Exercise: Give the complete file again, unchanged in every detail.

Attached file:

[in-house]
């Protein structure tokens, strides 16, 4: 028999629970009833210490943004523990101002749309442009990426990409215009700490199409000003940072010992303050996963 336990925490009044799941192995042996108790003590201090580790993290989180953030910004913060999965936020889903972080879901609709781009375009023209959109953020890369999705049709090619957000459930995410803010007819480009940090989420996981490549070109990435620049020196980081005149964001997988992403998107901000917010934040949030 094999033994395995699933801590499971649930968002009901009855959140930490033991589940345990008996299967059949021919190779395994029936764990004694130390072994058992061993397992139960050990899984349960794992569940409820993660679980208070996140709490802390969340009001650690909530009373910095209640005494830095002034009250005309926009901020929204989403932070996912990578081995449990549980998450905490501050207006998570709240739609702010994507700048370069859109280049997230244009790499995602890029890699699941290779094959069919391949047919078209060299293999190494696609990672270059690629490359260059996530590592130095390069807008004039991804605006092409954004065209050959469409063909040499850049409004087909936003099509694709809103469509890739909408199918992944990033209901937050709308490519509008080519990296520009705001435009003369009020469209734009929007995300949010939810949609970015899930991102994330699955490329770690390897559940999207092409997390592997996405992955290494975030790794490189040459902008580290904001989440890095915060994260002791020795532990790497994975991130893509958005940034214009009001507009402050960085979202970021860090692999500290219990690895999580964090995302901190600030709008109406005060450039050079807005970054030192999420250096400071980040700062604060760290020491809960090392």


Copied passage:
[in-house]
């Protein structure tokens, strides 16, 4: 028999629970009833210490943004523990101002749309442009990426990409215009700490199409000003940072010992303050996963 336990925490009044799941192995042996108790003590201090580790993290989180953030910004913060999965936020889903972080879901609709781009375009023209959109953020890369999705049709090619957000459930995410803010007819480009940090989420996981490549070109990435620049020196980081005149964001997988992403998107901000917010934040949030 094999033994395995699933801590499971649930968002009901009855959140930490033991589940345990008996299967059949021919190779395994029936764990004694130390072994058992061993397992139960050990899984349960794992569940409820993660679980208070996140709490802390969340009001650690909530009373910095209640005494830095002034009250005309926009901020929204989403932070996912990578081995449990549980998450905490501050207006998570709240739609702010994507700048370069859109280049997230244009790499995602890029890699699941290779094959069919391949047919078209060299293999190494696609990672270059690629490359260059996530590592130095390069807008004039991804605006092409954004065209050959469409063909040499850049409004087909936003099509694709809103469509890739909408199918992944990033209901937050709308490519509008080519990296520009705001435009003369009020469209734009929007995300949010939810949609970015899930991102994330699955490329770690390897559940999207092409997390592997996405992955290494975030790794490189040459902008580290904001989440890095915060994260002791020795532990790497994975991130893509958005940034214009009001507009402050960085979202970021860090692999500290219990690895999580964090995302901190600030709008109406005060450039050079807005970054030192999420250096400071980040700062604060760290020491809960090392």